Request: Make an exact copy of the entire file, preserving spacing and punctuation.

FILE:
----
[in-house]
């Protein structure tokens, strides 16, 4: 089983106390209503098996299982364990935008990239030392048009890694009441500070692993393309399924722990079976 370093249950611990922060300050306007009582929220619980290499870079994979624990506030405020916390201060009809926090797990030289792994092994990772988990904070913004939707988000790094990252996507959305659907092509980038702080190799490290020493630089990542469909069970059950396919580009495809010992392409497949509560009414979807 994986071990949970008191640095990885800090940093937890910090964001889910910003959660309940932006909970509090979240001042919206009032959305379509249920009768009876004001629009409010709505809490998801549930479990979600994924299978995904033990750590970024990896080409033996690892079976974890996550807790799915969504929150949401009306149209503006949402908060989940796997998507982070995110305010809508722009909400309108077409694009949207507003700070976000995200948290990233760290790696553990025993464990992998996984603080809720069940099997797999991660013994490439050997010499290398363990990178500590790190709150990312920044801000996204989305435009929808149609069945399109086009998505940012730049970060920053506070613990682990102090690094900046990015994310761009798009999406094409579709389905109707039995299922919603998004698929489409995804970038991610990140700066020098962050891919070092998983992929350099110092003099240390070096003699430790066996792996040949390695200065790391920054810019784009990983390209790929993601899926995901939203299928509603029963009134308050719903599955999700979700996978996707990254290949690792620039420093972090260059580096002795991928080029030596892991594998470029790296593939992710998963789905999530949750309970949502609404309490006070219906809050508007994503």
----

[in-house]
């Protein structure tokens, strides 16, 4: 089983106390209503098996299982364990935008990239030392048009890694009441500070692993393309399924722990079976 370093249950611990922060300050306007009582929220619980290499870079994979624990506030405020916390201060009809926090797990030289792994092994990772988990904070913004939707988000790094990252996507959305659907092509980038702080190799490290020493630089990542469909069970059950396919580009495809010992392409497949509560009414979807 994986071990949970008191640095990885800090940093937890910090964001889910910003959660309940932006909970509090979240001042919206009032959305379509249920009768009876004001629009409010709505809490998801549930479990979600994924299978995904033990750590970024990896080409033996690892079976974890996550807790799915969504929150949401009306149209503006949402908060989940796997998507982070995110305010809508722009909400309108077409694009949207507003700070976000995200948290990233760290790696553990025993464990992998996984603080809720069940099997797999991660013994490439050997010499290398363990990178500590790190709150990312920044801000996204989305435009929808149609069945399109086009998505940012730049970060920053506070613990682990102090690094900046990015994310761009798009999406094409579709389905109707039995299922919603998004698929489409995804970038991610990140700066020098962050891919070092998983992929350099110092003099240390070096003699430790066996792996040949390695200065790391920054810019784009990983390209790929993601899926995901939203299928509603029963009134308050719903599955999700979700996978996707990254290949690792620039420093972090260059580096002795991928080029030596892991594998470029790296593939992710998963789905999530949750309970949502609404309490006070219906809050508007994503």